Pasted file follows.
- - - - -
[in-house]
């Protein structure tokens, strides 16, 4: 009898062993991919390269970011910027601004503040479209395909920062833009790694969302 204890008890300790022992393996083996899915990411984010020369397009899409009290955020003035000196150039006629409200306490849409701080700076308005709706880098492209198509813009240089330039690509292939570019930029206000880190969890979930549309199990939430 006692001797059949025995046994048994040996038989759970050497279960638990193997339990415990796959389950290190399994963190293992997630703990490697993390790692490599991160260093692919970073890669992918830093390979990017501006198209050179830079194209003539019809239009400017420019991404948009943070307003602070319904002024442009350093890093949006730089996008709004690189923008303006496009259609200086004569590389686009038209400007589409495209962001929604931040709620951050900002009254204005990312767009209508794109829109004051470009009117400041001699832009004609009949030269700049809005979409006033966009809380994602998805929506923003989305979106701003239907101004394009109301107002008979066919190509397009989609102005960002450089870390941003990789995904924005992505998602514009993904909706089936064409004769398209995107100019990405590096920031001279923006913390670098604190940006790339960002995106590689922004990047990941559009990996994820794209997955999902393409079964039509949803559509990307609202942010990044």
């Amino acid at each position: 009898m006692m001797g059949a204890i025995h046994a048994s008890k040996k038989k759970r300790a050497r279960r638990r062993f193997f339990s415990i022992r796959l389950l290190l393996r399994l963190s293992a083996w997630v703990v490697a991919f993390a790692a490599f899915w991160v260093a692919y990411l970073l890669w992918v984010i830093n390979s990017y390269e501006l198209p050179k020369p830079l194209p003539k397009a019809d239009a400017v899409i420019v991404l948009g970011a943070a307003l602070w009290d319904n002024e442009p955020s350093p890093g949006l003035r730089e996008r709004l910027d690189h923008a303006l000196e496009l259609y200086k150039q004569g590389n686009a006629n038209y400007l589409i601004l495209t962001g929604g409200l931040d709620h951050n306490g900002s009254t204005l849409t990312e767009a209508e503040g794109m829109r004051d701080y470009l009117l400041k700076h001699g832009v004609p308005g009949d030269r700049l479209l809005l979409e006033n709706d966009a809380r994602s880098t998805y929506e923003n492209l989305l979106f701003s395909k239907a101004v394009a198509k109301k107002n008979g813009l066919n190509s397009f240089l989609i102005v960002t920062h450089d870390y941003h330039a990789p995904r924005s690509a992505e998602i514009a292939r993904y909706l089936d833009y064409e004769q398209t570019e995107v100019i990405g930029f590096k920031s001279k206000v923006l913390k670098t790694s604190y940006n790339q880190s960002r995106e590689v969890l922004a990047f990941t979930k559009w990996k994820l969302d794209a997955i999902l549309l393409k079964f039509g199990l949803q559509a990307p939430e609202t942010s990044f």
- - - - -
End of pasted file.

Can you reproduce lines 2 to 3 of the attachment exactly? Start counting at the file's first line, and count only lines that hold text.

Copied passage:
């Protein structure tokens, strides 16, 4: 009898062993991919390269970011910027601004503040479209395909920062833009790694969302 204890008890300790022992393996083996899915990411984010020369397009899409009290955020003035000196150039006629409200306490849409701080700076308005709706880098492209198509813009240089330039690509292939570019930029206000880190969890979930549309199990939430 006692001797059949025995046994048994040996038989759970050497279960638990193997339990415990796959389950290190399994963190293992997630703990490697993390790692490599991160260093692919970073890669992918830093390979990017501006198209050179830079194209003539019809239009400017420019991404948009943070307003602070319904002024442009350093890093949006730089996008709004690189923008303006496009259609200086004569590389686009038209400007589409495209962001929604931040709620951050900002009254204005990312767009209508794109829109004051470009009117400041001699832009004609009949030269700049809005979409006033966009809380994602998805929506923003989305979106701003239907101004394009109301107002008979066919190509397009989609102005960002450089870390941003990789995904924005992505998602514009993904909706089936064409004769398209995107100019990405590096920031001279923006913390670098604190940006790339960002995106590689922004990047990941559009990996994820794209997955999902393409079964039509949803559509990307609202942010990044």
């Amino acid at each position: 009898m006692m001797g059949a204890i025995h046994a048994s008890k040996k038989k759970r300790a050497r279960r638990r062993f193997f339990s415990i022992r796959l389950l290190l393996r399994l963190s293992a083996w997630v703990v490697a991919f993390a790692a490599f899915w991160v260093a692919y990411l970073l890669w992918v984010i830093n390979s990017y390269e501006l198209p050179k020369p830079l194209p003539k397009a019809d239009a400017v899409i420019v991404l948009g970011a943070a307003l602070w009290d319904n002024e442009p955020s350093p890093g949006l003035r730089e996008r709004l910027d690189h923008a303006l000196e496009l259609y200086k150039q004569g590389n686009a006629n038209y400007l589409i601004l495209t962001g929604g409200l931040d709620h951050n306490g900002s009254t204005l849409t990312e767009a209508e503040g794109m829109r004051d701080y470009l009117l400041k700076h001699g832009v004609p308005g009949d030269r700049l479209l809005l979409e006033n709706d966009a809380r994602s880098t998805y929506e923003n492209l989305l979106f701003s395909k239907a101004v394009a198509k109301k107002n008979g813009l066919n190509s397009f240089l989609i102005v960002t920062h450089d870390y941003h330039a990789p995904r924005s690509a992505e998602i514009a292939r993904y909706l089936d833009y064409e004769q398209t570019e995107v100019i990405g930029f590096k920031s001279k206000v923006l913390k670098t790694s604190y940006n790339q880190s960002r995106e590689v969890l922004a990047f990941t979930k559009w990996k994820l969302d794209a997955i999902l549309l393409k079964f039509g199990l949803q559509a990307p939430e609202t942010s990044f």